Jennifer shows up to the next morning’s practice only to find that it’s open to the public. A young woman introduces herself.
“I’m Chelsea, groupie extraordinaire” (32).
As I’ve mentioned, I’ve been to a fair number of Coyotes practices and I’ve seen the other regulars. I even saw some who I thought were, frankly, a little obsessed (yes, more than me). And I don’t think any of them would introduce themselves that way. Chelsea is one of a group of four who not only come to every practice (every public one and even some that aren’t, apparently) but also follow the team. After this day’s practice, they’re driving to Montreal to see that night’s game.
Jennifer wonders how these women have jobs that allow them to tailor their schedules around the team. Flurry and I wondered that about other people we saw at practices. (We were graduate students.) And that wasn’t even for people who went to away games. She also notices that the women don’t dress like puck bunnies (dressed to get noticed) but were in appropriate hockey rink clothes. She speaks with Chelsea for a while, then asks if she can send her cameraman (Bryce) along with the women to Montreal for footage and they say yes.
I really hope Chelsea has a car that fits more than five. Because sure, there’d ‘only’ be five of them, plus luggage and camera equipment, but that’s a 7 and a ½ hour drive, without stops, from Philadelphia to Montreal. That sounds awfully squishy.
Jennifer loses some of her enthusiasm for Axel and the team when she learns they have groupies.
Did he have female fans who shadowed his movements? The idea rankled (32).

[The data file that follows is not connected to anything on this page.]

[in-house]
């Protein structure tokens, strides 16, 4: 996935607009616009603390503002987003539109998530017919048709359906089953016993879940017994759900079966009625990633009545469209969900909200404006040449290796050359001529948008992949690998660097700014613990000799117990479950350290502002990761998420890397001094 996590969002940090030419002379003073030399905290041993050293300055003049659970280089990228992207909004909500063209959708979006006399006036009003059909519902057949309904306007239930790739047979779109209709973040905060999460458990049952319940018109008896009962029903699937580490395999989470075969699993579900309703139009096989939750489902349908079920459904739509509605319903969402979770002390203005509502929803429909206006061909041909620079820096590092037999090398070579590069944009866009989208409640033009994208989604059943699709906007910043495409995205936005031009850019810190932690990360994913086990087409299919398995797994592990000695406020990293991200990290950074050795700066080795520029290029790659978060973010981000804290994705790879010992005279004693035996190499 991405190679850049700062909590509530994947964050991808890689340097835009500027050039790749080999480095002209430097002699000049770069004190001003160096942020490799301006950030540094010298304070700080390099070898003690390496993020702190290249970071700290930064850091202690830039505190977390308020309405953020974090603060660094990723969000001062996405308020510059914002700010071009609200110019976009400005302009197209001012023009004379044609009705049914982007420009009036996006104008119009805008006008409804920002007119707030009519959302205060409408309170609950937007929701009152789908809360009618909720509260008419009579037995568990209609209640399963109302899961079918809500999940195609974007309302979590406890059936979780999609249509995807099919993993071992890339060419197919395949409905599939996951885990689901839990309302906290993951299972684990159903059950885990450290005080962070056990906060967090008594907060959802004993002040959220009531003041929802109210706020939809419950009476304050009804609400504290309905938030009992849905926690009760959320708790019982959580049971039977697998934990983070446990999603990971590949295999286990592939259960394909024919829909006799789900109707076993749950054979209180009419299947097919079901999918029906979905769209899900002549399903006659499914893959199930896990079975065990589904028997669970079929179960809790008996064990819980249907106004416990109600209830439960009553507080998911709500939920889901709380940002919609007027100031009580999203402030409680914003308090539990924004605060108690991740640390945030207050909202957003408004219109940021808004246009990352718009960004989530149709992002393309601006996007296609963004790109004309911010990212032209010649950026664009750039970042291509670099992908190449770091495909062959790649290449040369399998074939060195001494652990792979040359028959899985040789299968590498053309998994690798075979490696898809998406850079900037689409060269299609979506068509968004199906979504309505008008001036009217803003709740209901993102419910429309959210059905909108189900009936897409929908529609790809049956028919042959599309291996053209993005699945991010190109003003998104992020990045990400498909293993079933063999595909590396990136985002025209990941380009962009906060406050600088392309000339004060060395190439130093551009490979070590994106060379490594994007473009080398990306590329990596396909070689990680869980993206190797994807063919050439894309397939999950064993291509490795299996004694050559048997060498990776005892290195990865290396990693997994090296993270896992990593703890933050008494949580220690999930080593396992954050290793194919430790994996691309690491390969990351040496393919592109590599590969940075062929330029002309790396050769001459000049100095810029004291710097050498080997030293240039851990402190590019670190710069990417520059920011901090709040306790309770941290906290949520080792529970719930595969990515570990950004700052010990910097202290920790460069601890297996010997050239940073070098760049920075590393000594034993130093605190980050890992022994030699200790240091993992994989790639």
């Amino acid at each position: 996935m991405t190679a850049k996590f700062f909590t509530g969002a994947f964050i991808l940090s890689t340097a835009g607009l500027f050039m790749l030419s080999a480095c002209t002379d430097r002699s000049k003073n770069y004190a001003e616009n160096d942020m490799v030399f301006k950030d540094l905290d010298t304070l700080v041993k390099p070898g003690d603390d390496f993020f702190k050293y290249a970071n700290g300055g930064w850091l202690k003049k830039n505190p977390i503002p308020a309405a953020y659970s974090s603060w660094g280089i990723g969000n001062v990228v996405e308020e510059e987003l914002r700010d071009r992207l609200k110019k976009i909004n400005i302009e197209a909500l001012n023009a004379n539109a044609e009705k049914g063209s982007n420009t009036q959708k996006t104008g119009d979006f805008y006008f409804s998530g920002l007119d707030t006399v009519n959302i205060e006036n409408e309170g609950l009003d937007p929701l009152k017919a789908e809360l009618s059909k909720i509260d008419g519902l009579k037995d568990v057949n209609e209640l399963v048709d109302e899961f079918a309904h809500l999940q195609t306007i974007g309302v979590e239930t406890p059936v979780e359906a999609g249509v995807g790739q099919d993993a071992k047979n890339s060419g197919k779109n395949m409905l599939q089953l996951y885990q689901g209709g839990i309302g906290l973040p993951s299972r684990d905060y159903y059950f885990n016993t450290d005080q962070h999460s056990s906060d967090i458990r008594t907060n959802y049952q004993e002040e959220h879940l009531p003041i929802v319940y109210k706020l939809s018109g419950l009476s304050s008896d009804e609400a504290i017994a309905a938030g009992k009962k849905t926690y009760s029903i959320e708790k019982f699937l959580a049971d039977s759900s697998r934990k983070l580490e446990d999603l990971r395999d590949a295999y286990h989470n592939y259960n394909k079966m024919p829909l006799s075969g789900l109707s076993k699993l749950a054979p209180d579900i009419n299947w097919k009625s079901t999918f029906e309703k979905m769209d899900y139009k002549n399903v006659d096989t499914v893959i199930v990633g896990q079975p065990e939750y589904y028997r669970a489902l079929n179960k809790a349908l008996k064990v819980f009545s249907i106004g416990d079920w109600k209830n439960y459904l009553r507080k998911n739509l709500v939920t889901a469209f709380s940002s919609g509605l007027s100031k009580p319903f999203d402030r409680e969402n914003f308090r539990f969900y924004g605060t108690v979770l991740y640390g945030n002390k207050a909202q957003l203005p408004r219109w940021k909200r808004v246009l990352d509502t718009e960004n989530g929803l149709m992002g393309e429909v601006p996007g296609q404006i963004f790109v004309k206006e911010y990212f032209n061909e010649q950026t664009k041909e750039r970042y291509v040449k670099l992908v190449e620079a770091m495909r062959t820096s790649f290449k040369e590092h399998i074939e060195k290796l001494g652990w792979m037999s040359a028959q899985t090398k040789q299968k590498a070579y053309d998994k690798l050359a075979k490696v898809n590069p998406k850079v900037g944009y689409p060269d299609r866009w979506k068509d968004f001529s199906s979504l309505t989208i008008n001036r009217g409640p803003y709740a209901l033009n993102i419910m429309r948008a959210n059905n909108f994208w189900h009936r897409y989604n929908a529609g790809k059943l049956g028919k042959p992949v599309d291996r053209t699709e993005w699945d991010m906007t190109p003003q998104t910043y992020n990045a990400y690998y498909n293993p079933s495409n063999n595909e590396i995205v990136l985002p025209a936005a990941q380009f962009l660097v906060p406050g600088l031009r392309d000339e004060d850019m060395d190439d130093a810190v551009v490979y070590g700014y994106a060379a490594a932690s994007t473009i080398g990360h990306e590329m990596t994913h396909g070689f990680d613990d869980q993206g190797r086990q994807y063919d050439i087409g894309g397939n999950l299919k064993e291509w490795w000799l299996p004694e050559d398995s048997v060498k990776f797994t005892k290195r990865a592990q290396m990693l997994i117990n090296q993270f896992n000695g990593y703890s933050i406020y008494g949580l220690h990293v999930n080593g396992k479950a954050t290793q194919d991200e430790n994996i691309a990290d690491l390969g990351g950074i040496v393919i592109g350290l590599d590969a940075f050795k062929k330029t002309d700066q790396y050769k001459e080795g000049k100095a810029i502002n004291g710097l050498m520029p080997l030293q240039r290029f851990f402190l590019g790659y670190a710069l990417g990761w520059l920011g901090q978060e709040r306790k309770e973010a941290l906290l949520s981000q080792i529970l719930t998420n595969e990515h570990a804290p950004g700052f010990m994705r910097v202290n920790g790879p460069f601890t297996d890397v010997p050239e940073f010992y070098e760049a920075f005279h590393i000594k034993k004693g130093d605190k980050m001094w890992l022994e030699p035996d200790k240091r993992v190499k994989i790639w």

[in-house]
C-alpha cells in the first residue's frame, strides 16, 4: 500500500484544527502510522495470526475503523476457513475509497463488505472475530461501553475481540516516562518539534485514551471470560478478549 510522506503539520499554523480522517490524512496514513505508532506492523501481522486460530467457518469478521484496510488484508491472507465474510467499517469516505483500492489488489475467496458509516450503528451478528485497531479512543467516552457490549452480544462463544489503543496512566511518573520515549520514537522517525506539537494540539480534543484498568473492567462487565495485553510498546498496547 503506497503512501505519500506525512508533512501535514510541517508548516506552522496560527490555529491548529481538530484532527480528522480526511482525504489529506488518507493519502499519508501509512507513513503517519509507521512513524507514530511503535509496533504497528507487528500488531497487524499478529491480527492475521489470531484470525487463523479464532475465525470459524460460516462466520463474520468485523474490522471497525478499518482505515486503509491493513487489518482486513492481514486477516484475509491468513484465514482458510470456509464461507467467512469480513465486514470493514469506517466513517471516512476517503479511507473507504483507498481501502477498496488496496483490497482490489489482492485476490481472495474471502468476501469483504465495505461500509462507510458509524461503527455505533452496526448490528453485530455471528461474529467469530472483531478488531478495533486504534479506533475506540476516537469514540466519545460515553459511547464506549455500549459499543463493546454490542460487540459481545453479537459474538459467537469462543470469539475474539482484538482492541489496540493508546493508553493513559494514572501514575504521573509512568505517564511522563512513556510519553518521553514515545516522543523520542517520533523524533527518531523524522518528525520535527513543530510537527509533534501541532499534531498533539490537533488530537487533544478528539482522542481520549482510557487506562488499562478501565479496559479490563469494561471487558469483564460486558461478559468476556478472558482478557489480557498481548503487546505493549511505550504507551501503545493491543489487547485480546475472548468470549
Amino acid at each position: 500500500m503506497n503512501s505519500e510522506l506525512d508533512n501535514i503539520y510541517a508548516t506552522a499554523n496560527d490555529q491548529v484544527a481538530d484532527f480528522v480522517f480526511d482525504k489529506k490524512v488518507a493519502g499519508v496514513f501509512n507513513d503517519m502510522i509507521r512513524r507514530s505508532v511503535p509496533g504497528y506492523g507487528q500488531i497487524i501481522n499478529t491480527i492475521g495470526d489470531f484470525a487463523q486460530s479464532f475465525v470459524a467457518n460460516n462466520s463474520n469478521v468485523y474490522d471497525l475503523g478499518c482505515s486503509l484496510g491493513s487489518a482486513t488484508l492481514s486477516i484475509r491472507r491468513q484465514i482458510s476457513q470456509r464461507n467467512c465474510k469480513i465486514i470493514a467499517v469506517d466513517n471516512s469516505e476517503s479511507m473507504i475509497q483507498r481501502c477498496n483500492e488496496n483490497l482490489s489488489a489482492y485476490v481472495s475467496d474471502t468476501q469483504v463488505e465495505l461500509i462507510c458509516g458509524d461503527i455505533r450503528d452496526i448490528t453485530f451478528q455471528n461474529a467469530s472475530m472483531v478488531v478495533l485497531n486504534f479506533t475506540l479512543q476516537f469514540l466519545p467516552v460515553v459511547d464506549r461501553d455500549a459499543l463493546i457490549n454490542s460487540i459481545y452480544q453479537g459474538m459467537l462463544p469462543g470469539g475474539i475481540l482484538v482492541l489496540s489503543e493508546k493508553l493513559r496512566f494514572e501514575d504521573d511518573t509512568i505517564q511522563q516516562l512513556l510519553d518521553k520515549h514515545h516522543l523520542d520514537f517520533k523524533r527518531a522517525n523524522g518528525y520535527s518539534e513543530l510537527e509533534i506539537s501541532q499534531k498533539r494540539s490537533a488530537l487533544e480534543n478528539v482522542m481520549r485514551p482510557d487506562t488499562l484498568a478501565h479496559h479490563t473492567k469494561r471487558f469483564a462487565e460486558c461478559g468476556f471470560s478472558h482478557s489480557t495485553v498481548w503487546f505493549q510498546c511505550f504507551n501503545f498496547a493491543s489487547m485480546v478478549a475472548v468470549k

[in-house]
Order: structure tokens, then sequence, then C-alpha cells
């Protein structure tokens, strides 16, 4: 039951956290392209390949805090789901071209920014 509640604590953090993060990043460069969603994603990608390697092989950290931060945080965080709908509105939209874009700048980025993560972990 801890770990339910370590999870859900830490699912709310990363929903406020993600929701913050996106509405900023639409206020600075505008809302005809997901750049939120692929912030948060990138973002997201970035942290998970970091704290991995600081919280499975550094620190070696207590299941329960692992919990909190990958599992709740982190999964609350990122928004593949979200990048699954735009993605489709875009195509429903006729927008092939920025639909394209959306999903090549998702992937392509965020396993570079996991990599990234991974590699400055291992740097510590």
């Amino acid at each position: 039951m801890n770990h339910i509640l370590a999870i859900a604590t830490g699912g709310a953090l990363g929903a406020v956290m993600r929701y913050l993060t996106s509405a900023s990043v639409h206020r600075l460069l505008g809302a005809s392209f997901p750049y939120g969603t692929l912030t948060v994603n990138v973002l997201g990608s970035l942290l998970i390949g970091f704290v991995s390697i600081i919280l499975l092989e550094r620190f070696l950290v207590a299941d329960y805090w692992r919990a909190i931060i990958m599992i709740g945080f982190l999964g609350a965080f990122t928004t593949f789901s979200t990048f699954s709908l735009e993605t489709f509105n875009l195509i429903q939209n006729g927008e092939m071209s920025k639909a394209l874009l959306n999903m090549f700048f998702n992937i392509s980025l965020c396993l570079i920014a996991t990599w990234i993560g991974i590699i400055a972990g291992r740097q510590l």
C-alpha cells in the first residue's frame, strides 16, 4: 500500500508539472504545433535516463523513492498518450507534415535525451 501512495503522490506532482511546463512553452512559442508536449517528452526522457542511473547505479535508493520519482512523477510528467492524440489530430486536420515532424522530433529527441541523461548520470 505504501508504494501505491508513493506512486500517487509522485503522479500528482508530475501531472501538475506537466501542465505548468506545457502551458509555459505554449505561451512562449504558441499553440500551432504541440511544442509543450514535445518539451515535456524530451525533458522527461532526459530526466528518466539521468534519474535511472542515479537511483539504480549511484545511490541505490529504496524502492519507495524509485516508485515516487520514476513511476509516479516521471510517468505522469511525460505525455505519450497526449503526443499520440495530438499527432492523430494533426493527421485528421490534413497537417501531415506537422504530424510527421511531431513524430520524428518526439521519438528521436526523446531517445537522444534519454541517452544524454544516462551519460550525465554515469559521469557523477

The idea should more than rankle because that’s called stalking, if all those movements are shadowed.
The fans “squeal” as some players skate their way and grin at them. I’ve also never seen that happen at practice. Then when the team leaves the ice, they “thronged the tunnels” for a chance at getting high fives.
This really reads like the team is practicing not at a practice facility but at their arena. Or, more to the point, like the author hasn’t seen the difference. Once again, you wouldn’t need a tunnel (which protects the players from the fans) if you’re at a practice facility. That said, the only practices I’ve been to have been the Coyotes’, so it’s possible that the setup is different elsewhere. I know that the Canucks, for example, don’t have open practices (except one that you have to pay for and which does happen at their actual arena.) Most teams do have open practices, at their practice facilities, though.
(It’s also weird to me that whole team is leaving the ice at once, the way they do after games. During Coyotes’ practices, they left in ones and twos over a period of time. Some would need more time with one of the specific coaches or just wanted more time to drill.)
The other oddity is that apparently the ticket sales aren’t great for the Philadelphia Phantoms (there’s talk with the groupies about boosting ticket sales from the documentary series.) There are NHL teams that need sales boosted—the Coyotes are one of them (but far from the only one!) But Philadelphia? Really? I just don’t understand it. This is another thing that reads more like an AHL or ECHL team rather than NHL.
The scene ends for Jennifer when she sees that Chelsea-the-super-fan has Axel’s player number tattooed on her wrist. It’s played like a “dunh-dunh-dunnnnhhhh” reveal but I don’t understand why. The more groupie-like someone is, the less likely they’d be to actually attract someone’s serious attention, in my opinion. And it’s not like Chelsea needed Axel’s permission to get the tattoo.